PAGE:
those who are employed in the temple service get their food from the temple, and those who serve at the altar share in the sacrificial offerings? 14In the same way, the Lord commanded that those who proclaim the gospel should get their living by the gospel. 15But I have made no use of any of these rights, nor am I writing these things to secure any such provision. For I would rather die than have anyone deprive me of my ground for boasting. 16For if I preach the gospel, that gives me no ground for boasting. For necessity is laid upon me. Woe to me if I do not preach the gospel! 17For if I do this of my own will, I have a reward, but if not of my own will, I am still entrusted with a stewardship. 18What then is my reward? That in my preaching I may present the gospel free of charge, so as not to make full use of my right in the gospel. (from 1 Corinthians 9 ESV)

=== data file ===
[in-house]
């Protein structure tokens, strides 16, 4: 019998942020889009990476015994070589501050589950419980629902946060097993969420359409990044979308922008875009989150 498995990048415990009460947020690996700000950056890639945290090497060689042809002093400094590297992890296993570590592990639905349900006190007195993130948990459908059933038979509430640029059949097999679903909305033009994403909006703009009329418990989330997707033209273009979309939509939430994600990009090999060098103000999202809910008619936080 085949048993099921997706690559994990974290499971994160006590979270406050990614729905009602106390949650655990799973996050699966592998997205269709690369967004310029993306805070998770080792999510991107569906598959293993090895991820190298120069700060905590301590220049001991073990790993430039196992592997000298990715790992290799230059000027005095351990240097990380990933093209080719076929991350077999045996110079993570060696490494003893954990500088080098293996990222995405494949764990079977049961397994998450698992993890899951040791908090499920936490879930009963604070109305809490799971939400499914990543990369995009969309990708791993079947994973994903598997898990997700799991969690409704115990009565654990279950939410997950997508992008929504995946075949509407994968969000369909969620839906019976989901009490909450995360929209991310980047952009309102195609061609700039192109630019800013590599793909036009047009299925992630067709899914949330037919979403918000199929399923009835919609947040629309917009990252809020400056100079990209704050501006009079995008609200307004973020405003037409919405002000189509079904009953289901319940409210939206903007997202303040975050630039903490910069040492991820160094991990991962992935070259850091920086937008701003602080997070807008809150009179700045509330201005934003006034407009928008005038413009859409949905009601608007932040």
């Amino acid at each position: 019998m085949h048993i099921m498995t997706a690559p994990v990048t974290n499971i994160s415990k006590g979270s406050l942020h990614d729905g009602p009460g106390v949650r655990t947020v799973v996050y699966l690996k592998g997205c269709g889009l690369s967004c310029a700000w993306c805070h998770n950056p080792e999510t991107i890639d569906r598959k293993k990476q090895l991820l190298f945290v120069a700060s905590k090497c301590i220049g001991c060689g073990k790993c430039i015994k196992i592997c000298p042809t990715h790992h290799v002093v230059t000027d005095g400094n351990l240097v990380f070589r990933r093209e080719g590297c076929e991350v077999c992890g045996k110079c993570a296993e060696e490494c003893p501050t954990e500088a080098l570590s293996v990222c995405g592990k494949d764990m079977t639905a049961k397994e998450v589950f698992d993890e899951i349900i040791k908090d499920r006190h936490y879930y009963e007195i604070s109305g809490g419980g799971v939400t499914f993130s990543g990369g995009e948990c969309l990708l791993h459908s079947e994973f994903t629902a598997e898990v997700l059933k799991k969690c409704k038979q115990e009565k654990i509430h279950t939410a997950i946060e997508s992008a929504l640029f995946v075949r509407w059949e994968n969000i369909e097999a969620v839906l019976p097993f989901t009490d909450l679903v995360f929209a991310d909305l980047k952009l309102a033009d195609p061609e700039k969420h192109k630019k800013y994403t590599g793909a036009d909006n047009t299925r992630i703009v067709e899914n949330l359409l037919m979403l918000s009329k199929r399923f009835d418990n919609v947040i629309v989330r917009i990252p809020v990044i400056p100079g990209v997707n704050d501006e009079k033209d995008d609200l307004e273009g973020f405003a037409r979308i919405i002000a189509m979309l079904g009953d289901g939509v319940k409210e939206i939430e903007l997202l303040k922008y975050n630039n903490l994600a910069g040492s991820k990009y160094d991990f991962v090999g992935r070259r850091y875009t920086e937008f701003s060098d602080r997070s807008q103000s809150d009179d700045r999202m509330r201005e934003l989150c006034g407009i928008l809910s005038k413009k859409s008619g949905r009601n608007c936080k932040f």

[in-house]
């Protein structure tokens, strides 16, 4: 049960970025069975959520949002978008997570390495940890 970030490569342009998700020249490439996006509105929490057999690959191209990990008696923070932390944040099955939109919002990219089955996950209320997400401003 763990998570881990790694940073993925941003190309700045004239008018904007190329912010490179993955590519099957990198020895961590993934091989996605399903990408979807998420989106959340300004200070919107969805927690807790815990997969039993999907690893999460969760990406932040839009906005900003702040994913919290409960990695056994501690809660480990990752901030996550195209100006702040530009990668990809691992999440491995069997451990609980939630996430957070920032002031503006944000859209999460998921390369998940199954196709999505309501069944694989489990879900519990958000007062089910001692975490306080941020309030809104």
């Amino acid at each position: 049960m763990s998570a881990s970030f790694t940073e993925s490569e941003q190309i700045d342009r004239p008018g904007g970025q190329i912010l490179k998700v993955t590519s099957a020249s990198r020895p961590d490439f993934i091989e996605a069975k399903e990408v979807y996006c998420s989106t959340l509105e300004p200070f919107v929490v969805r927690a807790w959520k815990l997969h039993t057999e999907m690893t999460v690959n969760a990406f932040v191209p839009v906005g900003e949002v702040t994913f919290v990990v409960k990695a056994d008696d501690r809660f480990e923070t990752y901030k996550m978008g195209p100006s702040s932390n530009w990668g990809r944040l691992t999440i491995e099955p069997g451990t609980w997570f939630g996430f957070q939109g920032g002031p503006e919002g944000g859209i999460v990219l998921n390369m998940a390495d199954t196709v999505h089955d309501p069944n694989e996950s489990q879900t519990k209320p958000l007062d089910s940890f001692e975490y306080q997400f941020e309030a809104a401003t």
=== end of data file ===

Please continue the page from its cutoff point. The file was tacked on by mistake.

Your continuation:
So, which is it, Paul? Should we be paid? (apparently, yes) Or are we to make the gospel free for all? (again, apparently, yes)

Bottom line: as a church we must provide for the physical needs of those who open the word and expose it for us to free them from the worry involved in meeting those needs and giving them the time to honestly dig into the word and justly offer it in a public manner. When the church does this, she is proper in her expectation of the pastor to do more than fly by the seat of his pants. I see abuses to this biblical mandate on both sides of the pulpit.